Friday, 29 January 2016

The world's most famous carrot

I refer to the carrot that works overtime drawing us not only into good eating habits but also into good citizenship habits.

Well, perhaps it's not the same carrot. But what are the chances that there are two such benevolent carrots out there?

Friday, 22 January 2016

Great political adverts

Here is Bernie Sanders.

Here is Ben Carson.

Those are good adverts. Not funny like the Bibi-sitter, but quality adverts.

Now look at this one, from Jeb! supporters. Oh dear.

Wednesday, 20 January 2016

George Soros and the "EUSSR"

"EUSSR" is one of those leaden memes that crops up 'below the line', i.e. in the comments section of an online newspaper. You'll find it a lot in the Guardian, used by people who read the Guardian to enjoy getting annoyed about it (the Daily Mail has a similar readership). The idea is ... well, I think you've spotted the oh-so-clever comparison being made.

So I was surprised to see George Soros making the EU-USSR comparison, and in a much more interesting way.

Tuesday, 19 January 2016

Graeme in Walthamstow and the future of Europe - UPDATED

The Liberal Jewish Synagogue's website tells us that Rabbi Rene Pfertzel "is currently sharing his time between the Liberal community in Lyon, Keren Or, and The Liberal Jewish Synagogue in London". He was born in Strasbourg but he has other links with the UK: He was assistant Rabbi at the Finchley Progressive Synagogue and visiting Rabbi at Wessex Liberal Synagogue in 2014/15, and he has an MA from King's College, London. He lives with his partner Graeme in Walthamstow.

The Evening Standard has a rather more colourful take on Rabbi Pfertzel's move to London: "London is now the most popular destination after Israel for French Jews — and French children make up more than half the intake in some Jewish primary schools in the capital." It quotes Rabbi Pfertzel as saying that “thousands” of people had come to London in the past two years because of anti-Semitism on the Continent and that about 100 French people had joined the synagogue recently. It refers to this story about an unpleasant attack in Marseille and adds that the number of anti-Semitic acts doubled in France in 2014 (from what base, I don't know). Apparently, Chief Rabbi Pinchas Goldsmith, president of the Conference of European Rabbis, has called France “the main battleground between hope and fear for the future of Europe, especially for the Jewish community”.

Well, there you have it. On one side of the Channel, a battleground between abstract nouns; on the other side, Walthamstow. Wikipedia tells me that Walthamstow is recorded c. 1075 as Wilcumestowe, "the Place of Welcome". Long may it deserve its name.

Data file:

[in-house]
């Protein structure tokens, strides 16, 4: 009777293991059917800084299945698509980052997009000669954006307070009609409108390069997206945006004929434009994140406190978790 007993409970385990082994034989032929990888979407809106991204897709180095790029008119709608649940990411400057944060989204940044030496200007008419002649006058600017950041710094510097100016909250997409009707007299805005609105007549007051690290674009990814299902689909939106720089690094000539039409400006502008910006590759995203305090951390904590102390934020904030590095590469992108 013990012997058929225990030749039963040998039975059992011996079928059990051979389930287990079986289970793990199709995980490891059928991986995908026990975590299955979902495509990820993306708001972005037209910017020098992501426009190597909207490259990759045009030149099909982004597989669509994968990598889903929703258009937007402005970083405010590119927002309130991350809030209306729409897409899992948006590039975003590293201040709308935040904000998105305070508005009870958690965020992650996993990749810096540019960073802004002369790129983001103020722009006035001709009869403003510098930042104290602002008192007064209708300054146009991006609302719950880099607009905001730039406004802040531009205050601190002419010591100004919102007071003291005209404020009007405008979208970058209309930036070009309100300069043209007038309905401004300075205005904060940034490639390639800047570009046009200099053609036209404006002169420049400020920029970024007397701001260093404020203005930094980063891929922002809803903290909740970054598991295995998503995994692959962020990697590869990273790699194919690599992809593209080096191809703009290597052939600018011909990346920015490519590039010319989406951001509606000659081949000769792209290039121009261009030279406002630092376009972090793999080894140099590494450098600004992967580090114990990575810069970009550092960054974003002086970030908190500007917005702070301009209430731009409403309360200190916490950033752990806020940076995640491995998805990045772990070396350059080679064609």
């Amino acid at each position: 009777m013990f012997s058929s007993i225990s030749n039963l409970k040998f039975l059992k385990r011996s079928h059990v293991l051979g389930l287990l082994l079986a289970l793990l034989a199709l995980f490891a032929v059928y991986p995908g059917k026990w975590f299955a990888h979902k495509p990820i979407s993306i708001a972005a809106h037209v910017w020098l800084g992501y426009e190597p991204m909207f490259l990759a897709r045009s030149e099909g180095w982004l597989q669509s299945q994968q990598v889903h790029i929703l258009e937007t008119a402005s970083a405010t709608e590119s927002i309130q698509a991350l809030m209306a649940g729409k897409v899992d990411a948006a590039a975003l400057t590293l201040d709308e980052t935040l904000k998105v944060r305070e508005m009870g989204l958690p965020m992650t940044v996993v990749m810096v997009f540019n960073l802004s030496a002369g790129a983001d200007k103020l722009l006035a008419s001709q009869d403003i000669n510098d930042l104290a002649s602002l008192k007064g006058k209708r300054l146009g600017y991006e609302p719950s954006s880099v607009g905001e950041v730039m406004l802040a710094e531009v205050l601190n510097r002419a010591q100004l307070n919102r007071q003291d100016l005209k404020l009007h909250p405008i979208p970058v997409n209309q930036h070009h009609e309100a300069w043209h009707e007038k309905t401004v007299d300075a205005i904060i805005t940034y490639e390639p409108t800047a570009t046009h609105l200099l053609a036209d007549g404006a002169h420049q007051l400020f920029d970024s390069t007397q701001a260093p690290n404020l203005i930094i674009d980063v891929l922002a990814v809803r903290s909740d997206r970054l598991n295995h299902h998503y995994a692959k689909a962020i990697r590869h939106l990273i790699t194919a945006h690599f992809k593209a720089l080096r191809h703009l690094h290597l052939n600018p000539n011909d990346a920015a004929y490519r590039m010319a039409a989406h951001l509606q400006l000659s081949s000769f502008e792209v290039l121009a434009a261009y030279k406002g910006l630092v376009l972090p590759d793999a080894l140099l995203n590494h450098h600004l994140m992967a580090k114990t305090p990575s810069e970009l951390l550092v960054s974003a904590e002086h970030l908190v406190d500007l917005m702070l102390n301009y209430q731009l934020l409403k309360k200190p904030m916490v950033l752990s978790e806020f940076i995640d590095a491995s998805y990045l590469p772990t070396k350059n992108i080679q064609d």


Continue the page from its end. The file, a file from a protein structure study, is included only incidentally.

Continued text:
UPDATE: And here is a report on Rabbi Pfertzel's service: "I thought their rendition of Lecha Dodi was especially bitchin'".

Monday, 18 January 2016

Striking phrases and sentences

1. "the man in the ironic mask" - Frederick Raphael on Joseph Roth in the TLS. I bet he had been saving that one up for some time

2. "... for Crow it was like a lovely bin full of chip papers and ice cream and currywurst and baby robins and every nasty treat, physically invigorating like a westerly above the moor, like a bouncy castle elm in the wind, like old family pleasures of the deep species." From what looks like an extraordinary book, also reviewed here (a review which made me think that the book was more straightforwardly autobiographical than it seems to be).

3. "But what U.S. citizen today feels a pain at the thought that Toronto lies north of the U.S. border? I know I do." The whole thing (really about what great powers should do with rising great powers) is worth reading - and then thinking why Rhodes Scholarships were open to Germans, and what difference that made.

4. "Here are some prominent immigrants and children of immigrants, all intensely, identifiably English, all of whom arrived long before Britain’s postwar immigration waves: Hans Holbein, George Frederick Handel, Frederick William Herschel, Isaac and Benjamin Disraeli, Christina Rossetti, Gustav Holst, Augustus Pugin, Louis of Battenberg and his son Louis Mountbatten, Hilaire Belloc, Joseph Conrad, George Louis du Maurier, Winston Churchill, Leo Amery, T.S. Eliot, Lewis Namier, Learie Constantine, Alexander Korda, Michael Pressberger, Nicholas Pevsner, Isaiah Berlin, Geoffrey Elton, the two Michael Howards, Solly Zuckerman. // This list illuminates a fundamental point: although these figures immensely enhanced English life, they did not make their adopted nation cosmopolitan; their adopted nation made these cosmopolitans English." From a pessimistic but well-informed piece in the American Conservative, of all places. (But then link 3 above explains why I should not be surprised.)

5. "in Sweden ... currently there are 106 male 14- to 17-year-olds for every 100 women. If all asylum applications are granted, this will change to 116 men to 100 women," says the Economist.

6. "... when Goffman was a child, she was sent on the full-time, perpetual errand of collecting noteworthy linguistic misunderstandings for her parents’ collection." That is how a sociologist child prodigy is formed. (What does it say about me, after reading this piece and sympathising hugely with Ms Goffman, that I worry particularly about her taxes? I think she might have overpaid, and her friends in Philadelphia might have underpaid.)

7. "She had a diaper on from a site that specialises in bird diapers ...". That's from the BBC.